Lorien Nassi

May 23, 2019 / Rheumatology

How Do I Know If My Patient Has Arthritis or a Related Condition?

Key messages from a presentation by Lorien Nassi, M.D., at Coffee, Kids and Sports Medicine.

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To recognize and respond to patterns of symptoms and findings, a pediatric rheumatologist relies heavily on a medical history and physical exam. Imaging (e.g. ultrasound, MRI) is a dependable tool to help rule out other conditions and recognize active inflammation. With a more accurate diagnosis, rheumatologists can use specific disease patterns (instead of labs) to plan the appropriate targeted therapy rather than traditional approaches, which often relied on nontargeted therapies with higher toxicities (e.g., steroids.) In children, arthritis continues to be the number one cause of acquired disability and therefore deserves prudent recognition, classification and proper treatment.
 
Juvenile arthritis is frequently referred to as juvenile idiopathic arthritis (JIA). Once other causes of arthritis have been excluded, this condition may be diagnosed in individuals less than 16 years of age with a six-week history of arthritis in any one joint.
 
Key messages when considering JIA in a pediatric assessment:
  • If pain is the chief complaint or redness is present, it is less likely that JIA is the diagnosis.
  • Signs of systemic inflammation (e.g. fevers, weight loss) should be promptly evaluated to rule out other serious illness.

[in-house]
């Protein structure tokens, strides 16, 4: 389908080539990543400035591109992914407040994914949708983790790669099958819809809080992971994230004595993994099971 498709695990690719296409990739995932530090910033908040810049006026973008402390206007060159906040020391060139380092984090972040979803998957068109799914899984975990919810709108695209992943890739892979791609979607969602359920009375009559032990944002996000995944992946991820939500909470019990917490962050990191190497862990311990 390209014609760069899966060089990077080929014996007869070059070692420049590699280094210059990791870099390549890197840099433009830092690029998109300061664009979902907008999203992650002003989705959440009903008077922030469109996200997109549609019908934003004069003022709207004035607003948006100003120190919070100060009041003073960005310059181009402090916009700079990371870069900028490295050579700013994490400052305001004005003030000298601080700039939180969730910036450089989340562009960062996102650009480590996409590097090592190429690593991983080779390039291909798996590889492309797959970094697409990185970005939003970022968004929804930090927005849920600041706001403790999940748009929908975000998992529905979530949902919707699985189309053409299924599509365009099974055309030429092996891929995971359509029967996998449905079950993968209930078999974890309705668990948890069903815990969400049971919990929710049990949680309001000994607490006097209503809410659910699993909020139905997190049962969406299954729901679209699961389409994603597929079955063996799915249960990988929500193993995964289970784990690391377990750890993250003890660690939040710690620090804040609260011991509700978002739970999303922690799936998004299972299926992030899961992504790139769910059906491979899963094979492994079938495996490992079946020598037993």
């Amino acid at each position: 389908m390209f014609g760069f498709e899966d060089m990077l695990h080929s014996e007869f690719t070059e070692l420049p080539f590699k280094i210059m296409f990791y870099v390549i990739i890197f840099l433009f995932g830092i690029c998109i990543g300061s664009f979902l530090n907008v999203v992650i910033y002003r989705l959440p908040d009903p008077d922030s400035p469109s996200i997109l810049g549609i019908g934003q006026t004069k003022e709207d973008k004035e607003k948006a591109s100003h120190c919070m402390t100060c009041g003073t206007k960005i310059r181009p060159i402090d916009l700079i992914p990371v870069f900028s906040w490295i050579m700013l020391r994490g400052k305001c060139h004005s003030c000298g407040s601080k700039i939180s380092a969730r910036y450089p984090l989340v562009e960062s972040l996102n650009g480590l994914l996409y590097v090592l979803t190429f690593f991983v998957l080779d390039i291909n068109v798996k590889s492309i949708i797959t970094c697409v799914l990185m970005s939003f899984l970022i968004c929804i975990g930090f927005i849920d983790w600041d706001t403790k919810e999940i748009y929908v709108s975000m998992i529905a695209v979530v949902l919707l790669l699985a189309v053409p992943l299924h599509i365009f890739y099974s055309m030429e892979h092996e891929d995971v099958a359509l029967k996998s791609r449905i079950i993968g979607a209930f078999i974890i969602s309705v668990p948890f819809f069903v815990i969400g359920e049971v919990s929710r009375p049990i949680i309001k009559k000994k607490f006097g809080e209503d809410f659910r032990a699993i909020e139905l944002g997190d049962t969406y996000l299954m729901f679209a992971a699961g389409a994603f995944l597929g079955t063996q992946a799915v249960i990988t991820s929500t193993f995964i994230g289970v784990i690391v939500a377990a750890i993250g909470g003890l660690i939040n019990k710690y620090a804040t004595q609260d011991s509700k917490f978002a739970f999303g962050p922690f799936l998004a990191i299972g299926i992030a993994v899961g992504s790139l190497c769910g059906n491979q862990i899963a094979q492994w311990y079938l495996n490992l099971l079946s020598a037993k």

• Imaging is frequently more accurate and may be more cost effective than lab work.
    • Several labs have false negatives and false positives.
    • Labs will need to be redrawn at the time of treatment.
    • Ultrasound vs MRI is preferred and is ideally read by a pediatric radiologist with musculoskeletal expertise.
  • Uveitis may by asymptomatic, but is an important finding that should be treated in order to avoid permanent vision loss. 

Here were some questions Dr. Nassi addressed during the discussion: 

What are activity limitations for children with JIA?

  • Children taking Coumadin or those with c-spine involvement, should not play contact sports.
  • For others, if the activity doesn’t cause pain, no limitations are necessary. 

Is there a role for physical therapy or occupational therapy in patients with arthritis?

  • For conditions such as scleroderma, reducing the risk of contractures may require focused treatment.
  • ​For most conditions, provided that targeted treatment is successful, there should be less of a need for therapy to maintain mobility.

When prescribing NSAIDS, do you prefer ibuprofen or Naproxen?

  • Naproxen is more convenient for families to provide twice daily and therefore may be more likely to be a successful treatment. Otherwise, there is no preference.

How do I know if a joint is actively inflamed and I need to refer?

  • Ultrasound, when evaluated by an experienced pediatric musculoskeletal radiologist, can frequently distinguish active inflammation from chronic synovial changes.

What are DMARDS?

  • Disease modifying antirheumatic drugs (e.g. methotrexate, sulfasalazine).

Is there a hereditary component to arthritis?

  • Though there are some markers showing associations, we have not identified any causes. Clearly, genetics are involved, but it’s just part of the story.

What is enthesitis-related arthritis?

  • Enthesitis is inflammation at the tendon or ligament insertion in a bone. Enthesitis-related arthritis is a condition that can present as a single joint complaint that may be initially diagnosed as an apophysitis (e.g. Sever’s disease, Osgood Schlatter’s). Though it is rare, the progression of this condition without proper treatment can result in permanent damage. 

Pediatric rheumatology is a very unique and rare subspecialty, and we are pleased to have five of them on our staff at Texas Scottish Rite Hospital for Children. This team sees patients at our locations in Dallas and Frisco.

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